6. Problem solved!

    Call the papers to trumpet this victory over oppression, and let’s get back to global warming.

  7. Crimes involving serious misconduct in office should be punished by disqualification from office, at least the office you misconducted in. You shouldn’t need a board for this, a court should be able to do it.

    Conversely, serious misconduct in office should be a crime, not an administrative violation, so what’s a board for?

    The problem is getting prosecutors to prosecute. Today the standard is to go after cops if there’s a threat of riots, not to single out the bad apples simply for the sake of justice.

    Of course, sometimes you have a really honest prosecutor, but how often does that happen?

  8. As with gun control measures, you have to ask: Is there a single incident that would have been prevented had these reform measures been in place at the time? I’m going to guess the answer is “No.”

  9. Also, I’m going to take a wild guess and say that this state board that oversees the police is well-stocked with former police officers? Possibly even that a law-enforcement background is required for membership on the board? Most “oversight” boards work that way, from the dental board to the funeral home directors board to the cosmetology board, they’re not oversight boards so much as advocates for the people they’re supposedly regulating.

    1. Trade/professional boards do provide oversight, because their intended purpose is to limit competition in the workplace.

      They’re supposed to be about maintenance of bare standards of conduct and education, but they’re really just a way to increase the cost of entry into a trade/profession under color of a state interest.

      That’s partly why I’m puzzled by this article.

      Reason is ostensibly against state-operated licensing/certification boards because it’s crony capitalism at its worst, a way for the state to limit competition of providers and increase costs for consumers.

      So why is Reason excited about police certifications provided by the state and, now, limited by a state?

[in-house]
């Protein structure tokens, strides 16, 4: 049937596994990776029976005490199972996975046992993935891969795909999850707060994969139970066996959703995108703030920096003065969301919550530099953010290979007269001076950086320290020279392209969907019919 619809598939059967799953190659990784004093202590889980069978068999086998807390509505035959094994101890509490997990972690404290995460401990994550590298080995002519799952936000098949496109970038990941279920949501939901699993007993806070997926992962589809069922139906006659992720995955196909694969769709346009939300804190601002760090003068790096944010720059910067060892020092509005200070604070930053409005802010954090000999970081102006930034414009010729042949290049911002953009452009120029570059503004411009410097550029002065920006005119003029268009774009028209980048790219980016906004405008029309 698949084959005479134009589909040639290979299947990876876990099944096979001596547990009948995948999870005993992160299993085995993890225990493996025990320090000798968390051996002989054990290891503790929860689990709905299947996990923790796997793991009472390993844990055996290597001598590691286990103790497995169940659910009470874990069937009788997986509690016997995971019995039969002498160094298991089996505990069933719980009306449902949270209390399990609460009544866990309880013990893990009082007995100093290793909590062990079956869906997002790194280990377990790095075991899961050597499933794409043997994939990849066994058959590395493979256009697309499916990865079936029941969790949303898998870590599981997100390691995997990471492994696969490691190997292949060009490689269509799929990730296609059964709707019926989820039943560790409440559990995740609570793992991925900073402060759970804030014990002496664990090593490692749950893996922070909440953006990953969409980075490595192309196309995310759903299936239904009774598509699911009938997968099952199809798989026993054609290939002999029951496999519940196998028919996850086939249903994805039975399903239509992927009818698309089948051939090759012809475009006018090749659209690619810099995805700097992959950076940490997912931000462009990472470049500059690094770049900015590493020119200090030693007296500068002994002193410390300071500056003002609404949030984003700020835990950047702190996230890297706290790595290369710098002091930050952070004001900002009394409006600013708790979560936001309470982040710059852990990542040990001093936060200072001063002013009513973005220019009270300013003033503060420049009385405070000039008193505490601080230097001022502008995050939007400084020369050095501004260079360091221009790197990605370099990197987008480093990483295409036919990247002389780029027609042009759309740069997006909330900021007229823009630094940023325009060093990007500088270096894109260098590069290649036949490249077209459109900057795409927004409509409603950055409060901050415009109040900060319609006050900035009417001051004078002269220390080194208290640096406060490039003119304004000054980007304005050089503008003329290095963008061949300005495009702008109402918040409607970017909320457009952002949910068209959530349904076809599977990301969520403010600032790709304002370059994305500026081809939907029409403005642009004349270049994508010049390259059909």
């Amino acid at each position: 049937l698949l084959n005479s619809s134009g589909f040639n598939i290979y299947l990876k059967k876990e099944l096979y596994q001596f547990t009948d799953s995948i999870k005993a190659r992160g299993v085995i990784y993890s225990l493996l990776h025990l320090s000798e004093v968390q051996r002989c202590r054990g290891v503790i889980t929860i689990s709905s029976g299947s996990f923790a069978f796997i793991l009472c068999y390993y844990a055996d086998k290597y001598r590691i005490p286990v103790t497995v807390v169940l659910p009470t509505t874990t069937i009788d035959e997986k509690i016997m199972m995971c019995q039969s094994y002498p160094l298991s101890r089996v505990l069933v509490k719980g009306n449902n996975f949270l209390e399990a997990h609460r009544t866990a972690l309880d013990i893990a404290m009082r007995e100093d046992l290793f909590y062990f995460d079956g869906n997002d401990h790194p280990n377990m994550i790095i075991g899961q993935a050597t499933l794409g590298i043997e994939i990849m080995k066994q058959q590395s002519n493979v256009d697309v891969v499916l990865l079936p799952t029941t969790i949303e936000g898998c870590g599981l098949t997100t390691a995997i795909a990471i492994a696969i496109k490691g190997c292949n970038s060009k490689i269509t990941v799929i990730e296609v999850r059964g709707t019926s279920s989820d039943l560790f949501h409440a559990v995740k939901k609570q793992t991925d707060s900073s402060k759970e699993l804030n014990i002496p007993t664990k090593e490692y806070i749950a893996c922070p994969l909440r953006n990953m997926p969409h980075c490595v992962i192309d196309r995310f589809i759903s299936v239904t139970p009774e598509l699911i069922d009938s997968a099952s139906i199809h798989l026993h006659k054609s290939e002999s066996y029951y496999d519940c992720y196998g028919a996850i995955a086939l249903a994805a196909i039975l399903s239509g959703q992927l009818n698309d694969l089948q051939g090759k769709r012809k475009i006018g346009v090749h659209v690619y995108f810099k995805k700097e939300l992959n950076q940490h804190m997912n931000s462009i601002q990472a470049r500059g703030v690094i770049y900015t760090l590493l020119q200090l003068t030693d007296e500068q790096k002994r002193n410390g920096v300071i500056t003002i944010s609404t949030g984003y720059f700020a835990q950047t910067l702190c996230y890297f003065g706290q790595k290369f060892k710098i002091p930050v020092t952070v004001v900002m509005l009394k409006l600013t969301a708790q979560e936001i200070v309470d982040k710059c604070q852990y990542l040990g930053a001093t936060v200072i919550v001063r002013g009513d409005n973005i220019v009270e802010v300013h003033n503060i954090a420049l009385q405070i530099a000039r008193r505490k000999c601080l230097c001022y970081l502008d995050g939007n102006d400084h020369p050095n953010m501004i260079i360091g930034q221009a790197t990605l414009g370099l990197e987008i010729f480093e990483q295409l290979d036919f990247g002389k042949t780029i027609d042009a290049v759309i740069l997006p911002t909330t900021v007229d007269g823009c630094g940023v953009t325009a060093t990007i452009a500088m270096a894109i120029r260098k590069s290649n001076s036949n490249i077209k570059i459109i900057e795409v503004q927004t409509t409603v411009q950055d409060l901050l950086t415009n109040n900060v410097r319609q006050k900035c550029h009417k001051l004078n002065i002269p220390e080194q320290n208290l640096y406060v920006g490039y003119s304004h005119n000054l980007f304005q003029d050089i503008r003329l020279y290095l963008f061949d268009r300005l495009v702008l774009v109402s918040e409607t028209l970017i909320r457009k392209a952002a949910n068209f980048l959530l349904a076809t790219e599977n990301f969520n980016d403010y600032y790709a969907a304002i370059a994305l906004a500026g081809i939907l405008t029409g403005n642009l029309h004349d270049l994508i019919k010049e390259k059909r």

Shouldn’t police departments have to do a diligent inquiry and investigation for each applicant for a job in policing?

      Why shouldn’t a small department be able to train its own residents to operate as police, without an academy certification?

      Seems like Reason has priorities screwed up.

  10. “However, police groups managed to limit or kill bills they deemed too extreme, such as one creating a statutory duty for officers to report misconduct by other police. “

    This is why I maintain that there are no good cops. Good cops, people who are sworn to uphold the law, would report officers who do not uphold the law. It’s their duty.

    1. I suggest you read Heather MacDonald’s book “The War on Cops” or watch interviews with her about this subject. She has a lot of knowledge about the police, and fully addresses the issue of corrupt police officers. There’s not many, and those who are are not tolerated or are scorned among their ranks. This is a lecture she delivered at Hillsdale College four years ago:

      https://www.youtube.com/watch?v=67Fr-xKukco

    2. Please understand I do respect your opinion. However, based on your statement, the outcome you’d like (as much as I may agree with it) doesn’t take into account the vast amount of variables or context when it comes to police work and police culture overall too.

  11. Among the many different police reform payments handed by the Virginia legislature had been provisions that permit native governments to determine civilian overview boards and bar police from initiating a visitors cease search in the event that they allegedly scent marijuana—one of the vital infamous and subjective strategies that police use to determine possible trigger for a search.